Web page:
Q&A: Could 'mind reading' apps take on the enterprise?

Neura CEO tells us more about the growth of personalized experiences

Four years ago I interviewed a whole of bunch of analyst and IT leaders to produce a report on the future potential in ‘mind reading’ apps – or to put it less dramatically – the apps that understand context to deliver what users want. Like many aspects of technology, these developments have probably not taken off as quickly as experts in the field may have anticipated back in 2014, but context-aware personalized experiences are certainly growing, along with the raft of other technologies that utilize data and AI.

Neura is one such example. This claims to deliver AI-as-a-service which “enables apps and devices to deliver experiences that adapt to who their users are and react to what they do”. In effect this is proper personalization – or ‘mind reading’ – based on what is actually going on in the real world. Amit Hammer, CEO of Neura, explains more in the lightly edited Q&A below.


How did the idea for Neura come about?

Several years ago, Neura Co-founder and CTO Triinu Magi was misdiagnosed as having diabetes type 1. Even though she was following the recommended protocol and checking her blood glucose regularly, her condition worsened to the point that she went into a coma for two days. Frustrated that medical tests couldn’t figure out what was wrong, Triinu, who is a data scientist, started manually running algorithms based on what was happening in her life in the physical world. When she gave her results to her doctors, they determined she actually has diabetes 1.5, a rare form of diabetes that required a much different protocol. Triinu and the other founders realized that there is a need to discover what is happening with individuals in the real world and bring these insights into products. It’s because of Triinu’s experience that Neura has a mission of enabling products to interact with individuals throughout their day.


Can you explain how Neura develops user personas within the physical world?

Neura personas are based on an analysis of 1000s of behaviour traits which represent our identity and footprint in the physical world.

Through the Neura SDK, data is collected related to a user’s habits in context of location, time, and activity. The combination of understanding what situations occur at which moment gives an understanding of a user’s behaviour traits.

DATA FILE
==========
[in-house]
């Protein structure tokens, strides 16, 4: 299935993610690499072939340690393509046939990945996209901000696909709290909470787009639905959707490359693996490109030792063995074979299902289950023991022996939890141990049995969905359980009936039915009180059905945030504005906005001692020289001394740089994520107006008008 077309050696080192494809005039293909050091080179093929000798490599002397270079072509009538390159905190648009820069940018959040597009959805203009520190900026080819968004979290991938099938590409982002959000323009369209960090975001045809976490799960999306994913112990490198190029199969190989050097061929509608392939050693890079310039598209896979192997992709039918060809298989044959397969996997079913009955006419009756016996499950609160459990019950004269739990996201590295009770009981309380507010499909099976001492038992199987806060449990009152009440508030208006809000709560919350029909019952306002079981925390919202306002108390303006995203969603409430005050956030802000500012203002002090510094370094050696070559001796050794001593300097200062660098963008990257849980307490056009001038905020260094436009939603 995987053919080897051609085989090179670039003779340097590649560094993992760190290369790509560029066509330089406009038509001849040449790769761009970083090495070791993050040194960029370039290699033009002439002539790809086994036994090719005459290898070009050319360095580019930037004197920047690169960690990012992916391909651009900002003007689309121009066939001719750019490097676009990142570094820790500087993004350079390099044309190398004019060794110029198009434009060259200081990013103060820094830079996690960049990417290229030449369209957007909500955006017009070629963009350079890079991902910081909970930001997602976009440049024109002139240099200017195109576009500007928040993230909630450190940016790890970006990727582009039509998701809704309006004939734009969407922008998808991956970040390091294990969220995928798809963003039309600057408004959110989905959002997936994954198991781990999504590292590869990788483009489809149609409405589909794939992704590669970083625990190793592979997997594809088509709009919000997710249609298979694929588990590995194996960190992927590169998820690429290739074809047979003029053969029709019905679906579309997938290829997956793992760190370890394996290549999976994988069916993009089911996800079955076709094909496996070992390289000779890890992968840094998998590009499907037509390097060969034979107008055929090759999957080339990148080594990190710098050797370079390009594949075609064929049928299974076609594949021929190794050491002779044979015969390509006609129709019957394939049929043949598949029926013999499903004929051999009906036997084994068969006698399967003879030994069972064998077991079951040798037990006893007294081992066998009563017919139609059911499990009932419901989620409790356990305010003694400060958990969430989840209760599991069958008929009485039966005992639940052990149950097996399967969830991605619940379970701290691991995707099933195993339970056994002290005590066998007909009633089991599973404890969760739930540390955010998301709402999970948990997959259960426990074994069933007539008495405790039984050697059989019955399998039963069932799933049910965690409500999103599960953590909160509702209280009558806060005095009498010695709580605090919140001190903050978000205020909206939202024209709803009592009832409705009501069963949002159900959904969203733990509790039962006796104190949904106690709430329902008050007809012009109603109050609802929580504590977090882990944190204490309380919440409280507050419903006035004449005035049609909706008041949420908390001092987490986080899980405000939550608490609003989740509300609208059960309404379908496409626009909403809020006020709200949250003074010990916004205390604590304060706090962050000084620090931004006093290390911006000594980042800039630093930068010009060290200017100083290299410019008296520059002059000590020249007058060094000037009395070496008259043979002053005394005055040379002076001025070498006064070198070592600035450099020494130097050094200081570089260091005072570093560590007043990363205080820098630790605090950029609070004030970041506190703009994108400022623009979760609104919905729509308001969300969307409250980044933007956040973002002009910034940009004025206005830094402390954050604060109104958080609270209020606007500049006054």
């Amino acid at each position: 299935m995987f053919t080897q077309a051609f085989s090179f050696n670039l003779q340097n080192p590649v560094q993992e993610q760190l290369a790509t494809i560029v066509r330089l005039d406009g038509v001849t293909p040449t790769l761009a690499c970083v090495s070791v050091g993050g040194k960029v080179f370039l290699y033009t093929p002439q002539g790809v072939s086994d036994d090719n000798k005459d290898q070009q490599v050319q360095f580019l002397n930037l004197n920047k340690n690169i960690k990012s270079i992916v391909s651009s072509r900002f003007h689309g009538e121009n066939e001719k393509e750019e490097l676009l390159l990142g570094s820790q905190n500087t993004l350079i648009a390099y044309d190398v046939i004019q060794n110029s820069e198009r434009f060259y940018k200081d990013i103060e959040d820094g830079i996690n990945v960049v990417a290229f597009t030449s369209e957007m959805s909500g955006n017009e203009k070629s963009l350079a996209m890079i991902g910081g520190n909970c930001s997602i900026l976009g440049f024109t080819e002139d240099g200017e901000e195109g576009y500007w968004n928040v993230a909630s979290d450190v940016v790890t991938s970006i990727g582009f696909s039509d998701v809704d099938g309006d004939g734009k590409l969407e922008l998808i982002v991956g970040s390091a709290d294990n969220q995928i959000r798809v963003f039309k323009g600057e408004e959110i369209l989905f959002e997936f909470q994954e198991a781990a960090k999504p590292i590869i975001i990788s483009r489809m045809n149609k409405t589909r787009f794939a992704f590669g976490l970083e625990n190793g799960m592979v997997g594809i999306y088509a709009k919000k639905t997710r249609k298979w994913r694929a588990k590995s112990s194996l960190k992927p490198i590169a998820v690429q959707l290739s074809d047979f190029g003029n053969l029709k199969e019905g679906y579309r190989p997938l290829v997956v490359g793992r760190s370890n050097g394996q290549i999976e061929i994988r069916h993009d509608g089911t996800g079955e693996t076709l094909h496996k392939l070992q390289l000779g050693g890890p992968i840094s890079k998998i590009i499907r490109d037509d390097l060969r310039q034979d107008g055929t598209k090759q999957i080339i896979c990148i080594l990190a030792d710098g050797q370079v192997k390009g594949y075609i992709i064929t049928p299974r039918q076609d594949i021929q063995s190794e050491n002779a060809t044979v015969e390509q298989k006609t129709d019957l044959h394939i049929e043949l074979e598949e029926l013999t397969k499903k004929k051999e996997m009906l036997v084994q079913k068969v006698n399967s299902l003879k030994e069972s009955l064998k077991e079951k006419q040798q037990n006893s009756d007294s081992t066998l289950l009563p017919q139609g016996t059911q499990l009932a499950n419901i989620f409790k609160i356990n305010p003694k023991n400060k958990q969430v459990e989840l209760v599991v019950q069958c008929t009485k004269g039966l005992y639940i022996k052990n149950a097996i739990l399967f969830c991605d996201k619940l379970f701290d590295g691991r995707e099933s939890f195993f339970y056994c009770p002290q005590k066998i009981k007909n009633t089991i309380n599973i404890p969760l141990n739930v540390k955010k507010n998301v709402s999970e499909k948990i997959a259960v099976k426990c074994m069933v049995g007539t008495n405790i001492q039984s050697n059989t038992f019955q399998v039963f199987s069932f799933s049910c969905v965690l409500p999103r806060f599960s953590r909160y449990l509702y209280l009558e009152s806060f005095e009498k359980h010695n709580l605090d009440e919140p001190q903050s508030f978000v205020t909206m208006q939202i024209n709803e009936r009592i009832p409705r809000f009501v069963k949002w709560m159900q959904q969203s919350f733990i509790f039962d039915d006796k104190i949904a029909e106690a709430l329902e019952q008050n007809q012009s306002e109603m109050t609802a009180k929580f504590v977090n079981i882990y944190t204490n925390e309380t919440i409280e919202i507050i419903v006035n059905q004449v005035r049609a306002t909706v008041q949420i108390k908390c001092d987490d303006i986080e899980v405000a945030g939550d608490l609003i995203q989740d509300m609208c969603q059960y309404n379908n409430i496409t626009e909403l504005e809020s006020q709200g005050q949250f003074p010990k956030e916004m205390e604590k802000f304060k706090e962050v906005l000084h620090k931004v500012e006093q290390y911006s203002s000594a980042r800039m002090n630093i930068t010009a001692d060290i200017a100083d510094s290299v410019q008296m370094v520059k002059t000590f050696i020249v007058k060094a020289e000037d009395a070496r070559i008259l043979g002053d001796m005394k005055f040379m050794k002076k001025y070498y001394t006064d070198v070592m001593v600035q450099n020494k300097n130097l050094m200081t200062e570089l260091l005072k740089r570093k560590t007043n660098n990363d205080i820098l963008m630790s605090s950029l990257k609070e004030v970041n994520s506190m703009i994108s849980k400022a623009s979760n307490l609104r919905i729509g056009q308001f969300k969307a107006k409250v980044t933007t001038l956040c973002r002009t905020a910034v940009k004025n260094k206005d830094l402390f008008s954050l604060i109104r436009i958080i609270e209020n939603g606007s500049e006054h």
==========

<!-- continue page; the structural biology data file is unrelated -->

What does this mean within the context of the enterprise/ workplace?

Neura powers numerous applications in the context of both the enterprise and workplace. Some examples include: corporate wellness programs, insurance, lifestyle, and productivity improvements.


Who is mostly using this technology?

Neura’s customers are mobile apps, digital services, and IoT devices whose businesses depend on engaging with their users. This is why apps that generate revenue from in-app-offers use Neura. It’s also why companies that want their products to proactively interact with users, such as smart home products, are also Neura’s customers. Ultimately, Neura is used to discover and deliver new engagement opportunities based on what individual users are doing in the physical world.


Are there any industries/verticals in which it is proving particularly popular?

Given how Neura came to be, it’s not surprising that Neura started in the Digital Health space. Our initial customers were related to diabetes, femtech, medication adherence and wellness. We now serve nine verticals, with significant usage coming from Digital Health, Insurance, Smart Home, Travel, and Transportation/Automotive.


Are you noticing a bigger appetite for personalized experiences in some regions over others?

Actually, we don’t see a difference by region. The desire to improve physical world personalization cuts across all regions. We’ve seen a significant increase in consumer companies focused on customer experience. As companies understand that their products and apps can interact with end users and improve growth KPIs, they are anxious to get it into their products. Our inbound requests come primarily from North America and EMEA, but the deployments are planned on a global scale.


What do you see as the short, medium and long-term implications of technology like this?

I see personalization and engagement opportunities based on an individual’s physical world life having three phases. We’re in the first phase, which primarily has existing apps and IoT products starting to integrate this technology to improve their existing business KPIs. The next phase will be companies adding this technology into their product planning process in order to build products that adapt to each user’s preferences and needs. We currently do some of this, but I expect it to continue to grow. In the long-term, we will get to a point in the not-too-distant future when it is a given that products will proactively deliver the services an individual wants throughout their day. When we reach that point, people will be surprised when their products don’t give them the contextual personalized experience they expect.


Is there anything else you’d like to share?

We believe that a personalized experience based on who a user is and what they are doing throughout their day accelerate revenue KPIs. Providing the right experience at the right moment throughout a user’s day is the cornerstone of Neura’s offering.